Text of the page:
“It felt like being a child again,” said Emilie Rose Danno. “That’s why performers love what we do, we love the sense of play. Puppetry allows you to access that part of yourself.”
Singer, actress and now puppeteer Danno, is playing Piglet in Mercury Theater’s Winnie the Pooh: The New Musical Adaptation. She says the role is a culmination of her upbringing, growing up in a Puerto Rican and Italian household in Glen Ellyn.
“Basically my family is like a giant salsa band,” Danno said. “I was a singer before I was an actor, because I just had all that influence. On the Italian side, my dad would take me around all the Italian bars and restaurants. I’d sing with all the Italian singers, and he would teach me all the Italian love songs and songs from the mafia movies. It just plays a big part in everything I do.”
In her first official role as a puppeteer, Danno says there are unexpected challenges that come with playing the 3-foot character. Like creating their voice.
“When I first was playing with it, it was a bit higher,” Danno said. “Like in my nose, but just not quite lower. Then I got the stutter down, and figured out how Piglet thinks and processes and the register got lower and lower.”
There’s also not upstaging her character.
“I tend to look at my puppet,” Danno said. “If I’m looking at another actor, I make sure their focus is on the puppet. I think I tend to embody it physically, but the biggest thing is the fact that I’m on my knees. So I am as little as Piglet, just little things so I’m not upstaging the puppet ever.”
But it’s these unique challenges that also come with unexpected rewards.
“It's just so different than anything I've ever done,” Danno said. “It brings out the child inside me. When you become an adult, life happens and you have so much weight to you. But I think life can be simpler than we make it, and it’s nice to have an escape.”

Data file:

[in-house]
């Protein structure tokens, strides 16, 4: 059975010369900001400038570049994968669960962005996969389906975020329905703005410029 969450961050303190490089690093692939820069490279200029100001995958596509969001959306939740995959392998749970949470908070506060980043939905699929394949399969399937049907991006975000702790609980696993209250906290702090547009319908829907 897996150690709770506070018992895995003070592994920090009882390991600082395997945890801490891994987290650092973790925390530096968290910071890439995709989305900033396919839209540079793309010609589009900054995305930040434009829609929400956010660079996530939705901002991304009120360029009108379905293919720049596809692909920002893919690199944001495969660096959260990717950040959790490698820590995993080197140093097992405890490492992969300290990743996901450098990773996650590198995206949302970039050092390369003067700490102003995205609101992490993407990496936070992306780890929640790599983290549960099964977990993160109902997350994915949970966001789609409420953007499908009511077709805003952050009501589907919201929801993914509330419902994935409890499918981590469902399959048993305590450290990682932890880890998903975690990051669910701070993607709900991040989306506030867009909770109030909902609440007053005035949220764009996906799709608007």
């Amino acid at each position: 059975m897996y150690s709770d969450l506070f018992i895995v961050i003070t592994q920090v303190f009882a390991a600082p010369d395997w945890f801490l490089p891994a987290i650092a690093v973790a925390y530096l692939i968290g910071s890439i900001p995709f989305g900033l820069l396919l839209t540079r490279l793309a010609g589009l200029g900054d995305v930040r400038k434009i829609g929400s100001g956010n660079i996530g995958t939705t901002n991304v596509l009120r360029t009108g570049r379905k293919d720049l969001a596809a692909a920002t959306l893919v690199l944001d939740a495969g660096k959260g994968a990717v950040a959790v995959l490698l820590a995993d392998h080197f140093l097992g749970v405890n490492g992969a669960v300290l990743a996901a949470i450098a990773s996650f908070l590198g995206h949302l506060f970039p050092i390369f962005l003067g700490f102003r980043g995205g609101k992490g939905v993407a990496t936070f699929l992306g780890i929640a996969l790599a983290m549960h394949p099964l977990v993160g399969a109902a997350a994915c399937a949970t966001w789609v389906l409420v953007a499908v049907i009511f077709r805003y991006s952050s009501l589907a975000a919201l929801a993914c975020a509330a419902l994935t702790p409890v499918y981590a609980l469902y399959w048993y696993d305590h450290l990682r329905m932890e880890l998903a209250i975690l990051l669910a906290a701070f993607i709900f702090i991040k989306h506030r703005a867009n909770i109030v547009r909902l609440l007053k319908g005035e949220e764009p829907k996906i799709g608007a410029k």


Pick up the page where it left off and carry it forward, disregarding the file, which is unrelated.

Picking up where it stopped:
Will Rupert who plays Winnie the Pooh, agrees.
“Pooh is a character everyone has an experience with,” Rupert said. “He’s been around forever. There are movies from every decade for this character. That creates a sense of community because everyone has a story with that. How they grew up with those movies or TV shows or books. Our show does a good job of creating that community as well.”
While it may not be a traditional musical production, this story encourages appreciation for the art of puppetry for all ages.
“I think everyone has a Winnie the Pooh story,” Danno said. “I grew up with it. In the way it was written and the way it comes across, it’s meant to pull your heart strings a bit. I really think it’s for everybody. I can’t say it’s for one particular group of people, because I’ve seen it touch little kids’ hearts, my dad cried when he saw it.”
“Theater transports people to a different place,” Rupert said. “But there’s an even extra special show that makes you forget about the past two years.”
Follow Angel Idowu on Twitter: @angelidowu3
Angel Idowu is the JCS Fund of the DuPage Foundation Arts Correspondent.